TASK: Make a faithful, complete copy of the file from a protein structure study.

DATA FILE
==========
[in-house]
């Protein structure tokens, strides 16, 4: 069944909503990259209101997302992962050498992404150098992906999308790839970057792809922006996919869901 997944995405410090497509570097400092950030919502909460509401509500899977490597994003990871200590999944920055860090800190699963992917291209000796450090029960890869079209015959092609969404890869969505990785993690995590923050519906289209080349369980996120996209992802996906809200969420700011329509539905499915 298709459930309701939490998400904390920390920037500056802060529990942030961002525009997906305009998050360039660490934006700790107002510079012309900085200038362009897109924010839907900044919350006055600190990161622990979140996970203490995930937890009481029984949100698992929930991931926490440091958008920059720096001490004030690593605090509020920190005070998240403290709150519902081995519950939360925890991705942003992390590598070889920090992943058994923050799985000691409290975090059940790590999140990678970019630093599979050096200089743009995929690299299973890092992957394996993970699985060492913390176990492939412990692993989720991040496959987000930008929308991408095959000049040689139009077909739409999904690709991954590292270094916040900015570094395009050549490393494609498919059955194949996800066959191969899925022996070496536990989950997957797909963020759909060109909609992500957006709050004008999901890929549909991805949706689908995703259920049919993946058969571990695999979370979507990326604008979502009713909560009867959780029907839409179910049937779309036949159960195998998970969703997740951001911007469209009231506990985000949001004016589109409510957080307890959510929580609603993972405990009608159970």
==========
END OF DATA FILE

[in-house]
């Protein structure tokens, strides 16, 4: 069944909503990259209101997302992962050498992404150098992906999308790839970057792809922006996919869901 997944995405410090497509570097400092950030919502909460509401509500899977490597994003990871200590999944920055860090800190699963992917291209000796450090029960890869079209015959092609969404890869969505990785993690995590923050519906289209080349369980996120996209992802996906809200969420700011329509539905499915 298709459930309701939490998400904390920390920037500056802060529990942030961002525009997906305009998050360039660490934006700790107002510079012309900085200038362009897109924010839907900044919350006055600190990161622990979140996970203490995930937890009481029984949100698992929930991931926490440091958008920059720096001490004030690593605090509020920190005070998240403290709150519902081995519950939360925890991705942003992390590598070889920090992943058994923050799985000691409290975090059940790590999140990678970019630093599979050096200089743009995929690299299973890092992957394996993970699985060492913390176990492939412990692993989720991040496959987000930008929308991408095959000049040689139009077909739409999904690709991954590292270094916040900015570094395009050549490393494609498919059955194949996800066959191969899925022996070496536990989950997957797909963020759909060109909609992500957006709050004008999901890929549909991805949706689908995703259920049919993946058969571990695999979370979507990326604008979502009713909560009867959780029907839409179910049937779309036949159960195998998970969703997740951001911007469209009231506990985000949001004016589109409510957080307890959510929580609603993972405990009608159970």